This is evidently a case of schizophrenia and gives us an idea of how cases of similar nature are likely to arouse mass hysteria in a culture where the common people do not usually understand the scientific basis of many natural events which occur in their daily life.
The case under discussion was reported by Miss Zora Neale Hurston in her book Tell My Horse, in which she stated emphatically I know that there are Zombies in Haiti. People have been called back from the dead. This American writer stated specifically that she came back from Haiti with no doubt in regard to popular belief of the Zombie pseudo-science.
In her book, the author described the Felicia Felix Mentor incident as a typical case of a Zombie. Evidently she got her information from the simple village folk, whose minds were conditioned to believing the real existence of a superhuman phenomenon. Miss Hurston herself, unfortunately, did not go beyond the mass hysteria to verify her information, nor in any way attempt to make a scientific explanation of the case.
Evidence from European and other cultures could be found, where whole communities have been aroused into a mass hysteria as a result of the unexpected appearance of queer persons. Such appearances very often rekindled the dying embers of archaic superstitious beliefs that were deeply rooted in the traditional popular culture.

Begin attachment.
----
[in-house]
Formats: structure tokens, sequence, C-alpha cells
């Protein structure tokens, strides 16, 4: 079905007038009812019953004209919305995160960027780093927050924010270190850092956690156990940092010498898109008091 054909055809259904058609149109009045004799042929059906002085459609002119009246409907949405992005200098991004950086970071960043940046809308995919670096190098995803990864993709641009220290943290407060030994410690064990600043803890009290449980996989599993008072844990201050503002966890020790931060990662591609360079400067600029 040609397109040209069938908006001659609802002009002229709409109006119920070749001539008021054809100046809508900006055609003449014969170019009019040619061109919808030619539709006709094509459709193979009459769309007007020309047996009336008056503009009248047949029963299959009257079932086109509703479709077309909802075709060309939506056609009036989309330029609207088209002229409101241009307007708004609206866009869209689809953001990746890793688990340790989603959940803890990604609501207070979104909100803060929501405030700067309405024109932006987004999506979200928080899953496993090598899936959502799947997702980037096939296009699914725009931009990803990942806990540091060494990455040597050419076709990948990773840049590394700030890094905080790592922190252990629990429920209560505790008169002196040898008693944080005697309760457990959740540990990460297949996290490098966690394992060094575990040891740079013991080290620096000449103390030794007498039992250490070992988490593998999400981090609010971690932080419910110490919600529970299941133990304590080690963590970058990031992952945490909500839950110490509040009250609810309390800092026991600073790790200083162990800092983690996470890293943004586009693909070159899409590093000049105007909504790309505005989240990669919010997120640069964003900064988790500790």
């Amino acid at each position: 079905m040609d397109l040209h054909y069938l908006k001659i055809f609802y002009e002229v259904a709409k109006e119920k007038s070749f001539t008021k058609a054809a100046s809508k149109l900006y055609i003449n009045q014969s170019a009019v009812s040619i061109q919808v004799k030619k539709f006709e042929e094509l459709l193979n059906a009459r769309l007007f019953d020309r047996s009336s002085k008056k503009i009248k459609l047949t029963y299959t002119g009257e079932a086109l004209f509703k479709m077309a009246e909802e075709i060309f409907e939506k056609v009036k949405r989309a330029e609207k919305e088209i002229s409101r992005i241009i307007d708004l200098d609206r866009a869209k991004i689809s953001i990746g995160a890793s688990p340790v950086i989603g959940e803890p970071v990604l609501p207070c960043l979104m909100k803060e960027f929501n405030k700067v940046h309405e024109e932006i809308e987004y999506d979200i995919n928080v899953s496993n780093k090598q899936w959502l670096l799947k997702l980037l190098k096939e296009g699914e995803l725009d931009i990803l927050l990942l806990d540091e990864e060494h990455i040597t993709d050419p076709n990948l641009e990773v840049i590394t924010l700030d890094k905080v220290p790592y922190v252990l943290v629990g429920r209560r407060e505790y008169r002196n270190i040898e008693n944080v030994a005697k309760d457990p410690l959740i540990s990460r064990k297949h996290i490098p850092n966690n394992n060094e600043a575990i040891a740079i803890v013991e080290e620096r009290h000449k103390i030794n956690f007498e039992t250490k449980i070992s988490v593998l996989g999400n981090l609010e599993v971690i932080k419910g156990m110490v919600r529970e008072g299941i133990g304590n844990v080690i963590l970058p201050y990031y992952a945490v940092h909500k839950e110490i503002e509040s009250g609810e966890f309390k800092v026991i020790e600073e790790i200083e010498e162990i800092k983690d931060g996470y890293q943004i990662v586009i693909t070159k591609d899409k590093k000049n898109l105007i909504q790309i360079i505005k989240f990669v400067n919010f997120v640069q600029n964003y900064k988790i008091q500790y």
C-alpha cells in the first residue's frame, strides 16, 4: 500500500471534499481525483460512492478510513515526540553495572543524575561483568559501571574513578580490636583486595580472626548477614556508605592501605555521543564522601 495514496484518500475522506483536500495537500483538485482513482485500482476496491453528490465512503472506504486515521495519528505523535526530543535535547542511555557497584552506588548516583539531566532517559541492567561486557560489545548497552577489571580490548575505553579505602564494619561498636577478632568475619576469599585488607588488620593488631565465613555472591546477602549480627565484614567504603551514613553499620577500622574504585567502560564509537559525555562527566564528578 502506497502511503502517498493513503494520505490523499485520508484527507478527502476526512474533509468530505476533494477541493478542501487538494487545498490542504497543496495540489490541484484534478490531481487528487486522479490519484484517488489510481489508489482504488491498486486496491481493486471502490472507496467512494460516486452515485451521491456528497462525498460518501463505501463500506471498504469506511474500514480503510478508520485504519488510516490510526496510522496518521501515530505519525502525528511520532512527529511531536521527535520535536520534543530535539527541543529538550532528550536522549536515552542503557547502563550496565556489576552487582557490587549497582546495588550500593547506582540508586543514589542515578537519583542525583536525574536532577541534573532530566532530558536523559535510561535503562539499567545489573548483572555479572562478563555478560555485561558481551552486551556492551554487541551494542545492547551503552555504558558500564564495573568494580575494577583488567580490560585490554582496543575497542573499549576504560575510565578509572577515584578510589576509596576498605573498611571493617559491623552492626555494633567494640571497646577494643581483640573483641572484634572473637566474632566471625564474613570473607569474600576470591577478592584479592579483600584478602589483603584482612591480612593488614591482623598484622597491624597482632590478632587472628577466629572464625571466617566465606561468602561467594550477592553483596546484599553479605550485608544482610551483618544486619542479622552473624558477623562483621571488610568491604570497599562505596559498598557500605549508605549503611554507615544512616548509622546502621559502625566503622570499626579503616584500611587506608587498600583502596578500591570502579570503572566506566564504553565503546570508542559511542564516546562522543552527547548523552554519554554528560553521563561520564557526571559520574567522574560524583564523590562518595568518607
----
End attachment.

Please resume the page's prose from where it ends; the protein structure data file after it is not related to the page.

Perhaps extension of the province of psychiatry from a study of the individual to a study of the collective behaviour of man may yet reveal to us some of the basic principles underlying the social problems of our time. Certainly, social psychiatry stands a good chance of exploding the Zombie-psychology of the untutored Haitian peasant, as well as any similar beliefs entertained in other cultures.
Dr. Mars is a Professor of Psychiatry at the School of Medicine and of Social Psychology at the Institute of Ethnology, Port-au-Prince, in the Republic of Haiti, a Member of the Societé Medico-Psychologique of Paris, a Government Public Health Officer now visiting the United States on leave of absence, and at present a Guest-Professor of Social Psychiatry at Fisk University, Nashville, Tennessee.
LAISSER UN COMMENTAIRE